On Suffering Well and the Mercy of God2022-05-04T00:42:31+00:00

Not me! Not I…but Christ

One of the perks of studying abroad with a college theater group was free or cheap tickets to theatrical productions playing wherever we were. Actors like to play to full houses, so if there are spare tickets, they are happy to find worthy recipients. On one such occasion while I was studying in Italy, the British National Theatre was touring with their production of The Passion Play, and we somehow gleaned tickets for a performance in Rome. Because we had the “cheap seats” (the groundlings), we got to be very close to the action, sometimes part of the action, as we stood on the floor (for six hours with one dinner break). The first act told stories from the Old Testament, and the second act, the story of Christ from the gospels. Of course, during the Palm Sunday scene, everyone was excitedly cheering. Then during the Good Friday scenes, most of the audience was excitedly jeering. Except me. As one who seemed to be the “token Christian” in my group, I was not about to cry out, “Crucify Him!” I loved Jesus and wanted no part in demanding His crucifixion. And that’s what I shared when a couple of the others asked why I had been quiet. I thought of myself like one of the women who had followed Him and watched the crucifixion, devastated by His murder. I had even portrayed Mary Magdalene several times in an Easter monologue―but I had not considered why she followed Him even to death. (See Mark 16:9.) That kind of gratitude was not part of my response at the play, nor even part of my testimony....

Not me! Not I…but Christ2022-05-04T23:19:43+00:00

A Desperate Saint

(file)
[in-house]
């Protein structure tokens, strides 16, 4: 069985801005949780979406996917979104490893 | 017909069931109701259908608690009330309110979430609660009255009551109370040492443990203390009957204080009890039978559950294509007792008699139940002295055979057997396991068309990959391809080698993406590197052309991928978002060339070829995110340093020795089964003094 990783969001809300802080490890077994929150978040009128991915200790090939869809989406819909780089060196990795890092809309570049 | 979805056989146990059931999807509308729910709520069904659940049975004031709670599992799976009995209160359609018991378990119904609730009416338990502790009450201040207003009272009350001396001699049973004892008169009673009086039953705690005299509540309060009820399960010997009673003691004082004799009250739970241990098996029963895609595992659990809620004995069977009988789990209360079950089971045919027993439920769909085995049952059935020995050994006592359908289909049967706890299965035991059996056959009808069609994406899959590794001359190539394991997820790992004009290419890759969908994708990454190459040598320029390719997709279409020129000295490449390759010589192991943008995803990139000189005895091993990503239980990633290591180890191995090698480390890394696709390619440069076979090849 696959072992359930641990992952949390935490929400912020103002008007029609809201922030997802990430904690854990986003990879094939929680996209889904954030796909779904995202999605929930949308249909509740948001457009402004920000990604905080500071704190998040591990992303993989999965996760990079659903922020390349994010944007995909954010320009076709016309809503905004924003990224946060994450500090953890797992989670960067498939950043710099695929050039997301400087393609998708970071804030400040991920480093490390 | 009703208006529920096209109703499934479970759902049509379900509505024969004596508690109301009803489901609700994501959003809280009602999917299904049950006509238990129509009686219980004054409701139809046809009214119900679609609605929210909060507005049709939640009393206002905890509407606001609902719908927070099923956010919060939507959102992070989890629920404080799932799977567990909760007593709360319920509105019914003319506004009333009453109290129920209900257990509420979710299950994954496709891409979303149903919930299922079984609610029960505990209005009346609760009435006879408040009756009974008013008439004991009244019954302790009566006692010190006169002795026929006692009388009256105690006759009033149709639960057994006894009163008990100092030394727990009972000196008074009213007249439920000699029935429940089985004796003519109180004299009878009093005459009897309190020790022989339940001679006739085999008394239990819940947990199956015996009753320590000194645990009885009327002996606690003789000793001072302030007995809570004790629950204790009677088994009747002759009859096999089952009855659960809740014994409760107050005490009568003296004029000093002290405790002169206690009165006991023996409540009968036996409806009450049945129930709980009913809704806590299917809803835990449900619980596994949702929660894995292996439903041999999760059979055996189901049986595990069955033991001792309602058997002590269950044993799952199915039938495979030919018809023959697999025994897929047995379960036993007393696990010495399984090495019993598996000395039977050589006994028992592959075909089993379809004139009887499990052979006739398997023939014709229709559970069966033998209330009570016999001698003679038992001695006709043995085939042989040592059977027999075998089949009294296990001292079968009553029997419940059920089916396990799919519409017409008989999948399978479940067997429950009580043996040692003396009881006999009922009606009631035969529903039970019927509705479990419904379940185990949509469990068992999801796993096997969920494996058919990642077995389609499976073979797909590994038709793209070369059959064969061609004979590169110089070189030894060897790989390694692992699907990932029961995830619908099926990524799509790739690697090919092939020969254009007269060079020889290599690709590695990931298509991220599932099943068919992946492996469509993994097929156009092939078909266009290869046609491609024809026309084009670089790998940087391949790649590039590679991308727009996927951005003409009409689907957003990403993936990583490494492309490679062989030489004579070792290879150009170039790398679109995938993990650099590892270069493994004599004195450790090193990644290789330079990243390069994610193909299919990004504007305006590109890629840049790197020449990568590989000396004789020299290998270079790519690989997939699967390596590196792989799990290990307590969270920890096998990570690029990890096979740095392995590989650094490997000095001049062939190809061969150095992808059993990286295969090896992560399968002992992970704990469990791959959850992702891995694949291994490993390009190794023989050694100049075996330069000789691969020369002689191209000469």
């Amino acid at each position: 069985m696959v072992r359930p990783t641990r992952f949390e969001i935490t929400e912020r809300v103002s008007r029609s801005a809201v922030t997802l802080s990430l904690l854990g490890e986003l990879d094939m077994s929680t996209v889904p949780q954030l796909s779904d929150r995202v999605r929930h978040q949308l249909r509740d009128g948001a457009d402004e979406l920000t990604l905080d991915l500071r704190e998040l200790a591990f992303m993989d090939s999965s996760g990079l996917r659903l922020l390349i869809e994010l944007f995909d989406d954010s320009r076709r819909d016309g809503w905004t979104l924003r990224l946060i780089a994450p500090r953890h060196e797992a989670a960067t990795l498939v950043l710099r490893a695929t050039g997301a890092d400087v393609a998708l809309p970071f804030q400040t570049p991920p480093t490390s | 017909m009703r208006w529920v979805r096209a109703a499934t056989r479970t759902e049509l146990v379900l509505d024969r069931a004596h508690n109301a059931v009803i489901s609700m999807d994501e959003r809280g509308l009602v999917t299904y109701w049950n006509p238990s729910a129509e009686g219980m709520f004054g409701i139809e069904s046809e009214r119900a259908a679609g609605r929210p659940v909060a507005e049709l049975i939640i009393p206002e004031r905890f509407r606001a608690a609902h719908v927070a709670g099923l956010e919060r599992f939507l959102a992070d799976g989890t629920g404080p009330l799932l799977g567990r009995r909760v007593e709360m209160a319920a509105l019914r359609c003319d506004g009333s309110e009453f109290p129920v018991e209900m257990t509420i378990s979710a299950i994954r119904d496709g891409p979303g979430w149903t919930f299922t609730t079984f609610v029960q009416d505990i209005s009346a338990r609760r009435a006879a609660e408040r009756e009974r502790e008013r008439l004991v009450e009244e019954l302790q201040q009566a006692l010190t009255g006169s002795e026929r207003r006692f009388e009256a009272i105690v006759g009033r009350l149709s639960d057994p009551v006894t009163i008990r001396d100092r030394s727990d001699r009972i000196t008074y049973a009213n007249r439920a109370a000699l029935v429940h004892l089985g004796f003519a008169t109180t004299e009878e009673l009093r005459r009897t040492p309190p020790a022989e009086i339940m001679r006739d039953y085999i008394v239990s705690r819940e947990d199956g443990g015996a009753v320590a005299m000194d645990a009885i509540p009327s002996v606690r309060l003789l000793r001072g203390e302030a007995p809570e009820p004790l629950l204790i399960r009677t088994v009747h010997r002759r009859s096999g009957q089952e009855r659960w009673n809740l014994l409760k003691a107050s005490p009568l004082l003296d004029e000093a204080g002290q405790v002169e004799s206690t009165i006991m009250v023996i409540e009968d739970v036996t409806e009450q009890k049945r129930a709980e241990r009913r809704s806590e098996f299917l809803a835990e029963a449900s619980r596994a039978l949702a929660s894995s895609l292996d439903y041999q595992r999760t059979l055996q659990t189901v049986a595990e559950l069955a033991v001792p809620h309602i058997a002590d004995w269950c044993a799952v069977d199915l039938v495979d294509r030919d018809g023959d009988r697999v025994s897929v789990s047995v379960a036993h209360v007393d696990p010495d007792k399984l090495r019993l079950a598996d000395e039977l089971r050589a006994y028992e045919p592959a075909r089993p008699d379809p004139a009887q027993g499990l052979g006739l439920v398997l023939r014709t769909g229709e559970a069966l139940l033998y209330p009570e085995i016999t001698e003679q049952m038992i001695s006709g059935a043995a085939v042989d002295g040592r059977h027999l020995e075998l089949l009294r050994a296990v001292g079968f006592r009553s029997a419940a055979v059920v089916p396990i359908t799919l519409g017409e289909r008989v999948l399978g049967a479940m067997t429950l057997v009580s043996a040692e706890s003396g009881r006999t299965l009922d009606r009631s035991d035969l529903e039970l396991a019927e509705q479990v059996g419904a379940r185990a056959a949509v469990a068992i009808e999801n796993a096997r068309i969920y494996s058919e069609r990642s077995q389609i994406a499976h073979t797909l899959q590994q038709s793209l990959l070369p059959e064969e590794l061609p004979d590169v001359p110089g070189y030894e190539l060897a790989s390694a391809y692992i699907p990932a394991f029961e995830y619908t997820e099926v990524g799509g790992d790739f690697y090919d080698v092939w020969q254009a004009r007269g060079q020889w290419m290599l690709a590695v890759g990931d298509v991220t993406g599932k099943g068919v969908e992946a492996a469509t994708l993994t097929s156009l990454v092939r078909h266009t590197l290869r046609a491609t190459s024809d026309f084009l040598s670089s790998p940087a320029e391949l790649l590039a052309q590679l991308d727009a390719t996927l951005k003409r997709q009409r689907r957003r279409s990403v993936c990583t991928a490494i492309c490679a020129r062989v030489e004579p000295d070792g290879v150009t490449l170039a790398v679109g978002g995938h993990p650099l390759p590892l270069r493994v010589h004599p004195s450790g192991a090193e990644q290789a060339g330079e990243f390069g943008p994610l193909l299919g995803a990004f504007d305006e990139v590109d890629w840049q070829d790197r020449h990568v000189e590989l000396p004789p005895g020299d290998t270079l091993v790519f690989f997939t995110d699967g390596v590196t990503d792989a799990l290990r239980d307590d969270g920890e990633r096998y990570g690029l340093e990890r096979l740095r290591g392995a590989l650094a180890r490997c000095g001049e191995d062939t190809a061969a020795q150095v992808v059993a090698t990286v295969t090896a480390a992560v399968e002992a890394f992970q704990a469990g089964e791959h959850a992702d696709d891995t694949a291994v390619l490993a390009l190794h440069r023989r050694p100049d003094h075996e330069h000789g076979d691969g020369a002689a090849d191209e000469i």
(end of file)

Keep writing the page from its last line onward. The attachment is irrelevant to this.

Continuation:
SUSAN TYNER|CONTRIBUTOR A desperate woman can do some crazy stuff. Like tricking your father-in-law to sleep with you to get pregnant. I’m not sure if you’ve ever been that desperate, but let me introduce you to someone who was. Tamar was stuck . . . desperate. (Genesis 38). Tamar was a Canaanite who married into Judah’s family, a family who belonged to the God of Israel. But, when Tamar’s husband died as a judgment for his evil behavior, she was left without a secure future. Thankfully, God provided a practice for widows stuck in this position. The next son in line was to marry the widow and father an heir for the dead brother and his widow, thus ensuring the dead husband a line as well as provision for the widow. Judah, as head of a God-fearing family, told his second son Onan to do the honors. But Onan didn’t like the idea of his son being considered his brother’s, and Onan weaseled out of his duty at the last minute. God judged him as well. Judah’s second son died.   And although their deaths were not her fault, Tamar got the blame. Tamar became a “bad luck bride.” By this point Judah probably felt desperate, too. He was down to his third and last son. What about his dreams for an heir, a name, a future? Judah decided to buy some time. He sent her back to her parents’ tent with the promise of his youngest son once he grew up. Maybe he hoped she would just recede back into her Canaanite tribe, taking her bad luck streak with her. But Tamar was patient, and she must have valued belonging to this family (and perhaps their God?) enough to wait. However, when she saw Judah’s last son had become a man and yet not given to her as promised, she took matters into her own hands. She disguised herself as a prostitute, waited for Judah on the side of a road, and let him hire her services. Three months later, Judah heard his daughter-in-law had “played the harlot” and was pregnant. How dare she! Judah judged Tamar and declared she should be punished by fire. Thankfully, Tamar was as smart as she was desperate. She produced Judah’s identifying cord, staff, and signet she’d kept as a deposit for his sex payment. Convicted of his wrong, he admitted Tamar was “more righteous than I.” Her desperate – and to our way of thinking, plain out crazy – plan forever put Tamar in Judah’s family tree. But I doubt Tamar realized just how much a part of God’s family she’d become. Not only did Tamar get pregnant, she had twin boys. Their birth was so legendary, generations later Tamar’s daring story became an Israelite blessing when Boaz marries Ruth, another Canaanite who married an Israelite...